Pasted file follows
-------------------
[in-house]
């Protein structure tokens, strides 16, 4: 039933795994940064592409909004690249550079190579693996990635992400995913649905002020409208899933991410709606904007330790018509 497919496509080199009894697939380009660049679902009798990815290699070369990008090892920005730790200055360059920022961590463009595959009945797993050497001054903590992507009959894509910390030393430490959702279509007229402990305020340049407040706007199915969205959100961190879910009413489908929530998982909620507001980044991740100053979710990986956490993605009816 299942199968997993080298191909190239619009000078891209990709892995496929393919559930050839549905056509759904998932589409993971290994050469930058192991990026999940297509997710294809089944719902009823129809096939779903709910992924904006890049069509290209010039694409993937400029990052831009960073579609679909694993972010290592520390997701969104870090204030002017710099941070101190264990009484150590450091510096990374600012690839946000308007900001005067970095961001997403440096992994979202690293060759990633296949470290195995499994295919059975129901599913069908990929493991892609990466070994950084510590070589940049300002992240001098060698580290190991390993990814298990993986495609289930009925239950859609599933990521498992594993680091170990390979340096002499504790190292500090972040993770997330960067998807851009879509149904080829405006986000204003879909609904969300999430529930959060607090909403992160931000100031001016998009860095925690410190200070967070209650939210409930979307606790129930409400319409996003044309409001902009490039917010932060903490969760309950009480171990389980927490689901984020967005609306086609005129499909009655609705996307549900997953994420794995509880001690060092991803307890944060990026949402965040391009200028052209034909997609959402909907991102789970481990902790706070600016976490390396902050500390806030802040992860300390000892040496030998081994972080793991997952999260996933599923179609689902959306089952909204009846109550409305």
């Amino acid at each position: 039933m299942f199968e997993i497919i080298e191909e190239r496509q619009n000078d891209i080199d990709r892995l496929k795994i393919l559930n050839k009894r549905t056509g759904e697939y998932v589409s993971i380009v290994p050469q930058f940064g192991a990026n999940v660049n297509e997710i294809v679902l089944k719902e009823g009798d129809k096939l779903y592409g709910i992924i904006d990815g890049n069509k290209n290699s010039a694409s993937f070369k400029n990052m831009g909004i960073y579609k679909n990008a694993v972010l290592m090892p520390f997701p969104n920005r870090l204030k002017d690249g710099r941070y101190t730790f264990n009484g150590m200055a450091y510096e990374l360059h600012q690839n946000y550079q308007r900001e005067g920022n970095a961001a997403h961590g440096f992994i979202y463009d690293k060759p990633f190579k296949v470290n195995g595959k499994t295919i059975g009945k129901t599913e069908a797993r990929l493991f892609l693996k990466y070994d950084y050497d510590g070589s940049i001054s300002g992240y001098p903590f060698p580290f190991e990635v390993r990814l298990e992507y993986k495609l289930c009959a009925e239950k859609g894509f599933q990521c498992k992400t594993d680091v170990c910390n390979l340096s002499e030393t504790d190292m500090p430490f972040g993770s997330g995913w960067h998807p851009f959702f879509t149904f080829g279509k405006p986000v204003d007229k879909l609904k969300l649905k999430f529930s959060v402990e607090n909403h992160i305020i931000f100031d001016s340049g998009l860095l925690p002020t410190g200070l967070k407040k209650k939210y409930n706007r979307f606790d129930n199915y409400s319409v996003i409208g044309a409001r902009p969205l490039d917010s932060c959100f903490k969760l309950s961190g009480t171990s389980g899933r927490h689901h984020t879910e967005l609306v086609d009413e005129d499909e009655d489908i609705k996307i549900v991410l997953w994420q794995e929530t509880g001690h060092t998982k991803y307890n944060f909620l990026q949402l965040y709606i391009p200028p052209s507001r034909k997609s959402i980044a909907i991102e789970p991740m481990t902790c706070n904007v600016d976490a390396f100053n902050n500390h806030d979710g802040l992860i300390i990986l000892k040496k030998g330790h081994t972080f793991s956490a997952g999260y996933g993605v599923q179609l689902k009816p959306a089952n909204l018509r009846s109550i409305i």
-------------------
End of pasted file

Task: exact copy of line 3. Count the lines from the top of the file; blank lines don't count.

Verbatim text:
């Amino acid at each position: 039933m299942f199968e997993i497919i080298e191909e190239r496509q619009n000078d891209i080199d990709r892995l496929k795994i393919l559930n050839k009894r549905t056509g759904e697939y998932v589409s993971i380009v290994p050469q930058f940064g192991a990026n999940v660049n297509e997710i294809v679902l089944k719902e009823g009798d129809k096939l779903y592409g709910i992924i904006d990815g890049n069509k290209n290699s010039a694409s993937f070369k400029n990052m831009g909004i960073y579609k679909n990008a694993v972010l290592m090892p520390f997701p969104n920005r870090l204030k002017d690249g710099r941070y101190t730790f264990n009484g150590m200055a450091y510096e990374l360059h600012q690839n946000y550079q308007r900001e005067g920022n970095a961001a997403h961590g440096f992994i979202y463009d690293k060759p990633f190579k296949v470290n195995g595959k499994t295919i059975g009945k129901t599913e069908a797993r990929l493991f892609l693996k990466y070994d950084y050497d510590g070589s940049i001054s300002g992240y001098p903590f060698p580290f190991e990635v390993r990814l298990e992507y993986k495609l289930c009959a009925e239950k859609g894509f599933q990521c498992k992400t594993d680091v170990c910390n390979l340096s002499e030393t504790d190292m500090p430490f972040g993770s997330g995913w960067h998807p851009f959702f879509t149904f080829g279509k405006p986000v204003d007229k879909l609904k969300l649905k999430f529930s959060v402990e607090n909403h992160i305020i931000f100031d001016s340049g998009l860095l925690p002020t410190g200070l967070k407040k209650k939210y409930n706007r979307f606790d129930n199915y409400s319409v996003i409208g044309a409001r902009p969205l490039d917010s932060c959100f903490k969760l309950s961190g009480t171990s389980g899933r927490h689901h984020t879910e967005l609306v086609d009413e005129d499909e009655d489908i609705k996307i549900v991410l997953w994420q794995e929530t509880g001690h060092t998982k991803y307890n944060f909620l990026q949402l965040y709606i391009p200028p052209s507001r034909k997609s959402i980044a909907i991102e789970p991740m481990t902790c706070n904007v600016d976490a390396f100053n902050n500390h806030d979710g802040l992860i300390i990986l000892k040496k030998g330790h081994t972080f793991s956490a997952g999260y996933g993605v599923q179609l689902k009816p959306a089952n909204l018509r009846s109550i409305i």